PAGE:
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The Imam of the ChristiansThe World of Dionysius of Tel-Mahre, c. 750-850$
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Philip Wood

Print publication date: 2021

Print ISBN-13: 9780691212791

Published to Princeton Scholarship Online: September 2021

DOI: 10.23943/princeton/9780691212791.001.0001

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PRINTED FROM PRINCETON SCHOLARSHIP ONLINE (www.princeton.universitypressscholarship.com). (c) Copyright Princeton University Press, 2021. All Rights Reserved. An individual user may print out a PDF of a single chapter of a monograph in PRSO for personal use.date: 04 December 2021

Changing Centres of Power

Changing Centres of Power

Harran, Kakushta and Cyrrhus

Chapter:
(p.97) 4 Changing Centres of Power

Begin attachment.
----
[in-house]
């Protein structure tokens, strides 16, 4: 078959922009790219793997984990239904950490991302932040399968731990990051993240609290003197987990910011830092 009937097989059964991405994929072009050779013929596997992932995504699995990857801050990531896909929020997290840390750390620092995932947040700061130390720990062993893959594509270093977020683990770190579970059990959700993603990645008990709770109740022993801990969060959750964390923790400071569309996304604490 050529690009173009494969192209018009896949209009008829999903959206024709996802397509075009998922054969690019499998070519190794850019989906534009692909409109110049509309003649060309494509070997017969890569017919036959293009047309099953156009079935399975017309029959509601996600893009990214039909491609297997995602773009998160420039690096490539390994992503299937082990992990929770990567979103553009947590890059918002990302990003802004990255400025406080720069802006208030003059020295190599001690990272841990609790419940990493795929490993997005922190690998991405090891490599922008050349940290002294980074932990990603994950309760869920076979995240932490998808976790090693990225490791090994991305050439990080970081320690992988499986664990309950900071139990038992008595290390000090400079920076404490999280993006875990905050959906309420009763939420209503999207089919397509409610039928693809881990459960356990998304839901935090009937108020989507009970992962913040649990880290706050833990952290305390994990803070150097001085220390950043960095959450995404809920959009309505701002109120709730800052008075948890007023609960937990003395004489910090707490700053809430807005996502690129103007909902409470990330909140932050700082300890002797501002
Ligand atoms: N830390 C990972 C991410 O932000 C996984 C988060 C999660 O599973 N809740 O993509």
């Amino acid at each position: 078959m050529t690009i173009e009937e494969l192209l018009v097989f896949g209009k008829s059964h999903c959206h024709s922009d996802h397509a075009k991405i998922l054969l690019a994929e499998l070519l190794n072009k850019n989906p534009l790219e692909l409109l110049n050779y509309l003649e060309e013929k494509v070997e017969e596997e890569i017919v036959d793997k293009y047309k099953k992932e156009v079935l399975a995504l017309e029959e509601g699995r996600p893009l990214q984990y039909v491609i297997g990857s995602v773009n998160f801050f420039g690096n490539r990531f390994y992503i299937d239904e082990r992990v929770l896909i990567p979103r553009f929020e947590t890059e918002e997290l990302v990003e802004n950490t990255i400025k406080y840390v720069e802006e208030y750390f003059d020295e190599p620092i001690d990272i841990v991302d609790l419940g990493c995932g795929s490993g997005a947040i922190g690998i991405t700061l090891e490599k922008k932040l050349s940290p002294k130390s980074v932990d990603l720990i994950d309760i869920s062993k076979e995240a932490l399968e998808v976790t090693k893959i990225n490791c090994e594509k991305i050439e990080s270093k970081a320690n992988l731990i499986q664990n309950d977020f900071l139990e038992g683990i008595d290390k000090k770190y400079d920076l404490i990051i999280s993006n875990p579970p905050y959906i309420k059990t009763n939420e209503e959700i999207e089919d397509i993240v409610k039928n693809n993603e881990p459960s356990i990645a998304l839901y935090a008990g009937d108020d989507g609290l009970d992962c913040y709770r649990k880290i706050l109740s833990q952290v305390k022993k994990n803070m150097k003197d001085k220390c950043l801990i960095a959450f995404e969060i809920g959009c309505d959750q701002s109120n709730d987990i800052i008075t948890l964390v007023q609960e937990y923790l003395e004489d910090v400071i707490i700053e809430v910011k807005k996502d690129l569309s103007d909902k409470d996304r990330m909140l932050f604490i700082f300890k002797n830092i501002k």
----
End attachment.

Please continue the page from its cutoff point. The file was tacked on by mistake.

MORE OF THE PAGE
Source:
The Imam of the Christians
Author(s):

Philip Wood

Publisher:
Princeton University Press
DOI:10.23943/princeton/9780691212791.003.0005

This chapter examines how pre-Islamic elites survived into the ninth century and how ancient claims to ecclesiastical authority came into conflict with the new settlements created by the Arab conquerors of the Middle East. It describes the Kufa and Basra in southern Iraq and Fustat in Egypt as the most famous settlements, which were later joined by smaller centres such as Wasit, Merv, Shiraz, and Mosul. It also mentions conquerors in the amṣār that were paid cash stipends from the revenue generated by taxes, which in turn organized Islamic justice and governance. The chapter identifies three trends in the changing geography of power in the first three centuries of Arab rule in the Middle East. It includes the shift toward a small number of significant cities, the growing centralization of government, and the movement of the centre of power.

Keywords:   pre-Islamic elites, ecclesiastical authority, Arab conquerors, amṣār, Islamic justice, Islamic governance, Arab rule, Middle East

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